In a dipole antenna or any other pole like antenna, there is supposedly a ground on one side causing the current to flow away and towards the ground towards the feed, but if the whole antenna itself is a good enough conductor with free electrons, how does the earthing work? Is it necessary to have an antenna such that it's resistance is higher than the ground?
As usual, electron-based thinking will lead you astray. A metal or other conductor has mobile electrons which are usually referred to as "free", but there is an overall balance of their number with the number of protons in the metal, so they are not a "surplus". The nearest thing to a surplus electron source might be a N-type semiconductor.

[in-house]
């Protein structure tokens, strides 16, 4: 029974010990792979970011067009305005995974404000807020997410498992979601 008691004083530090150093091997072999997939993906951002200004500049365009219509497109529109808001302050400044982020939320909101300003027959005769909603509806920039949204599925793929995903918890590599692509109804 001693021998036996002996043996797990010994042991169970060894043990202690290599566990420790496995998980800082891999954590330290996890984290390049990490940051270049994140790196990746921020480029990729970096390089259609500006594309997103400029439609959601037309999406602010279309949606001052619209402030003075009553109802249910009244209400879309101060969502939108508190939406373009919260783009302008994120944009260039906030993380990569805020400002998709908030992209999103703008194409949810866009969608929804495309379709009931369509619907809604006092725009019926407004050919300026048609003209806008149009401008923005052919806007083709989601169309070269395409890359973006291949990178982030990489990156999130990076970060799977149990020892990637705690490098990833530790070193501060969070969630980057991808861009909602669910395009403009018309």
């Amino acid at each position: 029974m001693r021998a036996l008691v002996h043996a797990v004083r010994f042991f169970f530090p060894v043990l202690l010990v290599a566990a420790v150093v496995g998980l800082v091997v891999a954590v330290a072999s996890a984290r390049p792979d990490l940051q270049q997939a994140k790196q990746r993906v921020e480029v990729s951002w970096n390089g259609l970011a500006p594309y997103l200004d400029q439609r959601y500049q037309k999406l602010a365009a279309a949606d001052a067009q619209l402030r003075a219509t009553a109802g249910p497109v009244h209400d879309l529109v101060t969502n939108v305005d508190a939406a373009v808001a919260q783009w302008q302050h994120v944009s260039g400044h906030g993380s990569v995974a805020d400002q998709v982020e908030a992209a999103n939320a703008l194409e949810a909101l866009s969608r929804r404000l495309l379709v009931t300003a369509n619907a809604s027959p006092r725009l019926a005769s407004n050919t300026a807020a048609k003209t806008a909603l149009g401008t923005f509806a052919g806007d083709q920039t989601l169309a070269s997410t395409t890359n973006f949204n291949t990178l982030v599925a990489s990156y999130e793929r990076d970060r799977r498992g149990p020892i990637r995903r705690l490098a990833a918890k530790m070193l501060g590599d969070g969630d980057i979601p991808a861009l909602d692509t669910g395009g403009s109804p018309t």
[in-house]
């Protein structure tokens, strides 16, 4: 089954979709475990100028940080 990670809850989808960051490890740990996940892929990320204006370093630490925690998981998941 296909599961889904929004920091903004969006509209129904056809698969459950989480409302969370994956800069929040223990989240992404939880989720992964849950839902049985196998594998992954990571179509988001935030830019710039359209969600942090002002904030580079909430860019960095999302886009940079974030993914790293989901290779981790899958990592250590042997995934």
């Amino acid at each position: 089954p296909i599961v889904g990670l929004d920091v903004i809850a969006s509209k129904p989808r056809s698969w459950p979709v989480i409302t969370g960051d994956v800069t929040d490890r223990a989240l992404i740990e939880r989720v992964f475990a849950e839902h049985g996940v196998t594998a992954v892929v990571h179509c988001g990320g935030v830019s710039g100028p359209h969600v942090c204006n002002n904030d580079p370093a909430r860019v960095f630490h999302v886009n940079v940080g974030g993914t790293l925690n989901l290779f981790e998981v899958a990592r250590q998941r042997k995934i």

Dipoles and monopoles-with-ground are usually considered separately. Dipoles aren't grounded. My antenna theory is rusty so I'm going to refer you to the internet.
The important number is not resistance but impedance at the particular frequency of interest. The resistance of a good antenna is as close to zero as possible.